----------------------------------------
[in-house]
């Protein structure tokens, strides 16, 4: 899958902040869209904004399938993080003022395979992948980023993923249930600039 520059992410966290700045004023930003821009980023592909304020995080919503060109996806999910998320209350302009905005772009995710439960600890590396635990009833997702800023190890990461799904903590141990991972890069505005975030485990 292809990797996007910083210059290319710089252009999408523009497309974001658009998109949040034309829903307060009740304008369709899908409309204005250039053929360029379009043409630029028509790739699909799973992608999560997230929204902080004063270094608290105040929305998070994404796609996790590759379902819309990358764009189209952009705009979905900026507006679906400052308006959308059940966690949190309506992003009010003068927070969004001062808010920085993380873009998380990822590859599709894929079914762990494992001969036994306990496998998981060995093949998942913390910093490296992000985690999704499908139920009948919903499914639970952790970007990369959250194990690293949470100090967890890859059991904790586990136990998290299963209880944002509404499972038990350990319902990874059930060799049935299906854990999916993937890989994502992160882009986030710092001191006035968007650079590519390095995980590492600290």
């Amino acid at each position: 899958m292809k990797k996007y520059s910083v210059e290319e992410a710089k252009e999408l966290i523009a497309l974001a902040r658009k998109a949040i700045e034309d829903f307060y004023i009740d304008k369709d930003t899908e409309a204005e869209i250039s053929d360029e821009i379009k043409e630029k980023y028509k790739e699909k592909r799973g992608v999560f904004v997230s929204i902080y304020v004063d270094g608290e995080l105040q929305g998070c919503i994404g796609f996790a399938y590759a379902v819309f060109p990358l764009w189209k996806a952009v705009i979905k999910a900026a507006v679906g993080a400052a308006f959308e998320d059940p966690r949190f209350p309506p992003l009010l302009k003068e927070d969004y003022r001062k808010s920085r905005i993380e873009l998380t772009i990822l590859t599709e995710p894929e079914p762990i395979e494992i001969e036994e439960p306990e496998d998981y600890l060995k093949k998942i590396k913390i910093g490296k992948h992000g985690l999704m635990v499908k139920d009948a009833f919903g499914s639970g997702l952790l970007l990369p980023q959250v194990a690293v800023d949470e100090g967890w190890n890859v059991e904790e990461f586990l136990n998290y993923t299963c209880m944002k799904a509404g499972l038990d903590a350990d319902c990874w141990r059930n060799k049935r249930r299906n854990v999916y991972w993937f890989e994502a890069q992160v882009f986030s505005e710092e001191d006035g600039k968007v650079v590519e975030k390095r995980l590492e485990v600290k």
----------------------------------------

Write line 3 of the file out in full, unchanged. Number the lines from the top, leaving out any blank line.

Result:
């Amino acid at each position: 899958m292809k990797k996007y520059s910083v210059e290319e992410a710089k252009e999408l966290i523009a497309l974001a902040r658009k998109a949040i700045e034309d829903f307060y004023i009740d304008k369709d930003t899908e409309a204005e869209i250039s053929d360029e821009i379009k043409e630029k980023y028509k790739e699909k592909r799973g992608v999560f904004v997230s929204i902080y304020v004063d270094g608290e995080l105040q929305g998070c919503i994404g796609f996790a399938y590759a379902v819309f060109p990358l764009w189209k996806a952009v705009i979905k999910a900026a507006v679906g993080a400052a308006f959308e998320d059940p966690r949190f209350p309506p992003l009010l302009k003068e927070d969004y003022r001062k808010s920085r905005i993380e873009l998380t772009i990822l590859t599709e995710p894929e079914p762990i395979e494992i001969e036994e439960p306990e496998d998981y600890l060995k093949k998942i590396k913390i910093g490296k992948h992000g985690l999704m635990v499908k139920d009948a009833f919903g499914s639970g997702l952790l970007l990369p980023q959250v194990a690293v800023d949470e100090g967890w190890n890859v059991e904790e990461f586990l136990n998290y993923t299963c209880m944002k799904a509404g499972l038990d903590a350990d319902c990874w141990r059930n060799k049935r249930r299906n854990v999916y991972w993937f890989e994502a890069q992160v882009f986030s505005e710092e001191d006035g600039k968007v650079v590519e975030k390095r995980l590492e485990v600290k």